U.S. abortion rate change since overturning of Roe v. Wade 2022, by state
Roe v. WadeIn June 2022, the Supreme Court of the United States issued a ruling that overturned the 1973 case, Roe v. Wade. Since then, at least ten states have completely banned abortion, while other state’s place time limits on abortion. The new ruling – outlined in Dobbs v. Jackson Women’s Health Organization – was an extremely divisive decision and caused considerable controversy and backlash. More than half of the American population considers themselves to be “pro-choice,” and even religiously affiliated Americans generally do not think that abortion should be illegal in all cases.
While the Roe v. Wade ruling did not make abortion outright illegal, it did hand back the power to make decisions regarding abortion rights back to state legislatures. The ruling has placed millions of women at risk, and healthcare providers in legal limbo as to what kinds of procedures they are permitted to perform.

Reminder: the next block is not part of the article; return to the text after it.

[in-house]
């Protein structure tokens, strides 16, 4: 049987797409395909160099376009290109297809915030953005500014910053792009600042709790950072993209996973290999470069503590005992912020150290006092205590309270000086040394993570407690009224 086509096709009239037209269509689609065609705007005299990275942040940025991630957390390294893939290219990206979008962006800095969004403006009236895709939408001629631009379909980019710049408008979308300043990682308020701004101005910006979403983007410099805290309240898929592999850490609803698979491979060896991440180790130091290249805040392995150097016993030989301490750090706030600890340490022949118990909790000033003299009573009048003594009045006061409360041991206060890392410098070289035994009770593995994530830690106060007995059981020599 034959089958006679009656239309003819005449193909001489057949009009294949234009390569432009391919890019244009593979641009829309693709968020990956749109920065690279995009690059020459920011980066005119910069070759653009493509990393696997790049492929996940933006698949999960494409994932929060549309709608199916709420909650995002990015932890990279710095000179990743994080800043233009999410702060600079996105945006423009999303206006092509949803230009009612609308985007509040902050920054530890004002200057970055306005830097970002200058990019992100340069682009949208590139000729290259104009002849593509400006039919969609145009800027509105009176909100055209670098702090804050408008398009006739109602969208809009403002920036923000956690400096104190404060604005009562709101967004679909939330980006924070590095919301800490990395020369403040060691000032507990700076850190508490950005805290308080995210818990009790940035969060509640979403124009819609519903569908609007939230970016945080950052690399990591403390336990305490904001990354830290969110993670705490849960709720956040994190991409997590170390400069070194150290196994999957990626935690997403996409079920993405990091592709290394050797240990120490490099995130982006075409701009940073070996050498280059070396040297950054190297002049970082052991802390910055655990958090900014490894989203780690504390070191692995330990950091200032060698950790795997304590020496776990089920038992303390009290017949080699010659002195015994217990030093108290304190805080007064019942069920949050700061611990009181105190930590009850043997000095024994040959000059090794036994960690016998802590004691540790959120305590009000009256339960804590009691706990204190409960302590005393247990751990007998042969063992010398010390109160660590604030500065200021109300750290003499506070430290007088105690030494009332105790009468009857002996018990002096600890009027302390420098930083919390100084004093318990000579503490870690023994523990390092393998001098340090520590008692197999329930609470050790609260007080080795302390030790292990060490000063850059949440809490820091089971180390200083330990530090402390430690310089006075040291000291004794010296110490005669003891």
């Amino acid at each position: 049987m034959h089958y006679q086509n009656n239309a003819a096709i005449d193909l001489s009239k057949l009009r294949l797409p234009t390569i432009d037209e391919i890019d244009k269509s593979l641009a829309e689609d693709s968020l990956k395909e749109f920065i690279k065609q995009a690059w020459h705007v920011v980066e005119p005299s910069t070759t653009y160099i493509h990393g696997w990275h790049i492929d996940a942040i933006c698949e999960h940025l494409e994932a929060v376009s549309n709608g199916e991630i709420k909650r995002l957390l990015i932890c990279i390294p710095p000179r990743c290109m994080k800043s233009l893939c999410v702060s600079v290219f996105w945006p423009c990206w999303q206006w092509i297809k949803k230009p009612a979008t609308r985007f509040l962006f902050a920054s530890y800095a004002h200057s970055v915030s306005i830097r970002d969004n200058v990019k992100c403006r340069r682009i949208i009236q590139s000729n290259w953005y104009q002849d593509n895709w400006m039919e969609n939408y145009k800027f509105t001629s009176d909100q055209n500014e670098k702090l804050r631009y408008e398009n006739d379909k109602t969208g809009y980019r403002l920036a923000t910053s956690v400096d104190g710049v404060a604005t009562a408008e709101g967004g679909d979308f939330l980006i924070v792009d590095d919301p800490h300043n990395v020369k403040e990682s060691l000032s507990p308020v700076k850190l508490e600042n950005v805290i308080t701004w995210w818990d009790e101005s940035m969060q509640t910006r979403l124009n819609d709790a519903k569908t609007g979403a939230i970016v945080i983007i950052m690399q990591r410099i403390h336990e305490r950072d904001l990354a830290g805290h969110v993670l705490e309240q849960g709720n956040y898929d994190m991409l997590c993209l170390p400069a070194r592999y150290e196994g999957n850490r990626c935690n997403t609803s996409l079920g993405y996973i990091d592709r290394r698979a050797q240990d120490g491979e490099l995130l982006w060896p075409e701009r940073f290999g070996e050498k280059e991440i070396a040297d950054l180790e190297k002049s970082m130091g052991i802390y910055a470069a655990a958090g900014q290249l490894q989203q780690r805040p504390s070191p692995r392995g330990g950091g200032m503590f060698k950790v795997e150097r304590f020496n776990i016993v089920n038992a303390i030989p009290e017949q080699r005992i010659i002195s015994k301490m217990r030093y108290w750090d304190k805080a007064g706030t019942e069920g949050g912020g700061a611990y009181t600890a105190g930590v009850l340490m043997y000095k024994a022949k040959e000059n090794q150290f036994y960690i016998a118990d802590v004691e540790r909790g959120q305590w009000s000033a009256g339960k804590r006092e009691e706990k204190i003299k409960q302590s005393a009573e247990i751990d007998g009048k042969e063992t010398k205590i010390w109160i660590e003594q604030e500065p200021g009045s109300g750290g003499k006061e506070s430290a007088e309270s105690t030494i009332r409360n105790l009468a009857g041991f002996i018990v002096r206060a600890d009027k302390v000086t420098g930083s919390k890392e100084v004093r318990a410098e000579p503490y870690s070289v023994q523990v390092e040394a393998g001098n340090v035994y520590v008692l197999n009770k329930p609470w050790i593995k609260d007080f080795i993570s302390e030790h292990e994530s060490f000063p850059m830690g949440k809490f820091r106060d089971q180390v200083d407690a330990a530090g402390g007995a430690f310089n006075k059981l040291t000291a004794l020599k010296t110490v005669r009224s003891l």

Changes in the abortion rateThe United States has seen a gradual decline in its abortion rate over the last decades. Since Roe, the rate has decreased by another six percent. In the months following the Supreme Court decision, the abortion rate in each state has changed in different ways. States friendly to abortion that border states with more restrictive abortion policies have seen the most dramatic increases in performed abortions. Kansas, for example saw a 36 percent increase in abortions after the nearby states of Oklahoma, Missouri, and Arkansas increased restrictions. A similar story has played out in North Carolina, where abortions increased by 37 percent. In this case, the nearby states of South Carolina, Georgia, and Tennessee became less friendly to abortion.
While the possibility to travel to a neighboring state to receive care is not illegal, it can be markedly expensive. This means that ultimately people with lower incomes will have a disproportionately difficult time accessing abortion care.